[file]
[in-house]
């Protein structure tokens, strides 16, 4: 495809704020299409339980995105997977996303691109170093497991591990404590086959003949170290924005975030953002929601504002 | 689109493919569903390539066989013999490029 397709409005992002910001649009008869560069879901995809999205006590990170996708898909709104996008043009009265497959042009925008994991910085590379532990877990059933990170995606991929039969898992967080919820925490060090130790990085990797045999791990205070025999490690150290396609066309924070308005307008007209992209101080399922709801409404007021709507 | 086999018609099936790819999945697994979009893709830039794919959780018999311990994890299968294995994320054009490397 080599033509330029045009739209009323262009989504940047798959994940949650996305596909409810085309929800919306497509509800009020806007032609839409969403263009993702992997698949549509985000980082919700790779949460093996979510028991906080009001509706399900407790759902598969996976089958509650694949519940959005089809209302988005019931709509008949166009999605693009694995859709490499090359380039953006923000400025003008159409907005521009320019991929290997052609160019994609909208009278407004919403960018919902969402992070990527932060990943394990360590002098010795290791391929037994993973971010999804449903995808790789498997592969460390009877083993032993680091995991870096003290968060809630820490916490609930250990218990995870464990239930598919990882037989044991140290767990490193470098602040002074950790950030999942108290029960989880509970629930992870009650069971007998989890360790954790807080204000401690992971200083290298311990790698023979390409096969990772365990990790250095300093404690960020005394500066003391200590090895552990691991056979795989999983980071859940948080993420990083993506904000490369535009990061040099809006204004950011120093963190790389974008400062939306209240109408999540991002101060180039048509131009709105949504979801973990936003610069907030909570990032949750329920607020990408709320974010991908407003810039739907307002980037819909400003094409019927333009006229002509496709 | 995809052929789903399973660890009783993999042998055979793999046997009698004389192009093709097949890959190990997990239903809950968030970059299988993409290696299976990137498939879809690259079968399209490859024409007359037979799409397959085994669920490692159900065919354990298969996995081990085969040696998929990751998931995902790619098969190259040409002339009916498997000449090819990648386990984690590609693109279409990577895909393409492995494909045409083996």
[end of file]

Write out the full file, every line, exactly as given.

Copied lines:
[in-house]
């Protein structure tokens, strides 16, 4: 495809704020299409339980995105997977996303691109170093497991591990404590086959003949170290924005975030953002929601504002 | 689109493919569903390539066989013999490029 397709409005992002910001649009008869560069879901995809999205006590990170996708898909709104996008043009009265497959042009925008994991910085590379532990877990059933990170995606991929039969898992967080919820925490060090130790990085990797045999791990205070025999490690150290396609066309924070308005307008007209992209101080399922709801409404007021709507 | 086999018609099936790819999945697994979009893709830039794919959780018999311990994890299968294995994320054009490397 080599033509330029045009739209009323262009989504940047798959994940949650996305596909409810085309929800919306497509509800009020806007032609839409969403263009993702992997698949549509985000980082919700790779949460093996979510028991906080009001509706399900407790759902598969996976089958509650694949519940959005089809209302988005019931709509008949166009999605693009694995859709490499090359380039953006923000400025003008159409907005521009320019991929290997052609160019994609909208009278407004919403960018919902969402992070990527932060990943394990360590002098010795290791391929037994993973971010999804449903995808790789498997592969460390009877083993032993680091995991870096003290968060809630820490916490609930250990218990995870464990239930598919990882037989044991140290767990490193470098602040002074950790950030999942108290029960989880509970629930992870009650069971007998989890360790954790807080204000401690992971200083290298311990790698023979390409096969990772365990990790250095300093404690960020005394500066003391200590090895552990691991056979795989999983980071859940948080993420990083993506904000490369535009990061040099809006204004950011120093963190790389974008400062939306209240109408999540991002101060180039048509131009709105949504979801973990936003610069907030909570990032949750329920607020990408709320974010991908407003810039739907307002980037819909400003094409019927333009006229002509496709 | 995809052929789903399973660890009783993999042998055979793999046997009698004389192009093709097949890959190990997990239903809950968030970059299988993409290696299976990137498939879809690259079968399209490859024409007359037979799409397959085994669920490692159900065919354990298969996995081990085969040696998929990751998931995902790619098969190259040409002339009916498997000449090819990648386990984690590609693109279409990577895909393409492995494909045409083996």